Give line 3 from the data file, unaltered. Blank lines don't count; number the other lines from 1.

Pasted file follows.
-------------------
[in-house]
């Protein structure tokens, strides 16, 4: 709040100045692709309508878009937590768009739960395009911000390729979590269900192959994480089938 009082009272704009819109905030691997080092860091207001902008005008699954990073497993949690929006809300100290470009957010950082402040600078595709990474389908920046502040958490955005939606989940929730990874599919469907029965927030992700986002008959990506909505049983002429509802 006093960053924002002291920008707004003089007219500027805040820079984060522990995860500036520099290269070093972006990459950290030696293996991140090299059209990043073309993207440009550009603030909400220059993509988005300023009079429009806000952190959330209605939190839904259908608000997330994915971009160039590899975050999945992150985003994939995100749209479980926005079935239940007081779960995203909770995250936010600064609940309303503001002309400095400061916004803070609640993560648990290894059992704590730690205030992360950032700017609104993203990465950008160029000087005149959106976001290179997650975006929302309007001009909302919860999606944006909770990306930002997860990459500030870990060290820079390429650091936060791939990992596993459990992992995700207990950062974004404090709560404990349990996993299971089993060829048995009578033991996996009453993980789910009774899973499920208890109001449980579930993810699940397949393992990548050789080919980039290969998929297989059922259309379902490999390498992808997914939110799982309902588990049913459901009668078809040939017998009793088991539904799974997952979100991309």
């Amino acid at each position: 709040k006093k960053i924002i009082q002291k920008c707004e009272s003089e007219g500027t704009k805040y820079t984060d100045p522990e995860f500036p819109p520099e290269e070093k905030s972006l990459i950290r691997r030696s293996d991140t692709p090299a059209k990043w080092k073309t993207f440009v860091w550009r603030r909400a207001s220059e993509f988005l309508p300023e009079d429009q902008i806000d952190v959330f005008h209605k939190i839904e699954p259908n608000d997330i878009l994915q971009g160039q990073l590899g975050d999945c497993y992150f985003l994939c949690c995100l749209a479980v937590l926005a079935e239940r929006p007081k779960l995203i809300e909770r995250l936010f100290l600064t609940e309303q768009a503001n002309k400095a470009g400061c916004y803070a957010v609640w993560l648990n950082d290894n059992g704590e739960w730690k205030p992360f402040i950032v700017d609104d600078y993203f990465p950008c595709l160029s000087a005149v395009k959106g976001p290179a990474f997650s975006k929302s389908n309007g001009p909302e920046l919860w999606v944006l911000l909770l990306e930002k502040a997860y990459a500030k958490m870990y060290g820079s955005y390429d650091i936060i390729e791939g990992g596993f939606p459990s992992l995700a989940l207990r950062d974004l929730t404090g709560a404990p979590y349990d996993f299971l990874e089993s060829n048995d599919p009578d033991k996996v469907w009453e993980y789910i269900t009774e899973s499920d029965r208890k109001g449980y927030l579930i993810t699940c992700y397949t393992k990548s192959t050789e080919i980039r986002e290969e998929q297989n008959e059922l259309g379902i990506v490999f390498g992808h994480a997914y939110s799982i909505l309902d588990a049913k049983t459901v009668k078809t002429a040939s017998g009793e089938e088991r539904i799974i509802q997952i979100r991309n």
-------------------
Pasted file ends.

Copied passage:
């Amino acid at each position: 709040k006093k960053i924002i009082q002291k920008c707004e009272s003089e007219g500027t704009k805040y820079t984060d100045p522990e995860f500036p819109p520099e290269e070093k905030s972006l990459i950290r691997r030696s293996d991140t692709p090299a059209k990043w080092k073309t993207f440009v860091w550009r603030r909400a207001s220059e993509f988005l309508p300023e009079d429009q902008i806000d952190v959330f005008h209605k939190i839904e699954p259908n608000d997330i878009l994915q971009g160039q990073l590899g975050d999945c497993y992150f985003l994939c949690c995100l749209a479980v937590l926005a079935e239940r929006p007081k779960l995203i809300e909770r995250l936010f100290l600064t609940e309303q768009a503001n002309k400095a470009g400061c916004y803070a957010v609640w993560l648990n950082d290894n059992g704590e739960w730690k205030p992360f402040i950032v700017d609104d600078y993203f990465p950008c595709l160029s000087a005149v395009k959106g976001p290179a990474f997650s975006k929302s389908n309007g001009p909302e920046l919860w999606v944006l911000l909770l990306e930002k502040a997860y990459a500030k958490m870990y060290g820079s955005y390429d650091i936060i390729e791939g990992g596993f939606p459990s992992l995700a989940l207990r950062d974004l929730t404090g709560a404990p979590y349990d996993f299971l990874e089993s060829n048995d599919p009578d033991k996996v469907w009453e993980y789910i269900t009774e899973s499920d029965r208890k109001g449980y927030l579930i993810t699940c992700y397949t393992k990548s192959t050789e080919i980039r986002e290969e998929q297989n008959e059922l259309g379902i990506v490999f390498g992808h994480a997914y939110s799982i909505l309902d588990a049913k049983t459901v009668k078809t002429a040939s017998g009793e089938e088991r539904i799974i509802q997952i979100r991309n």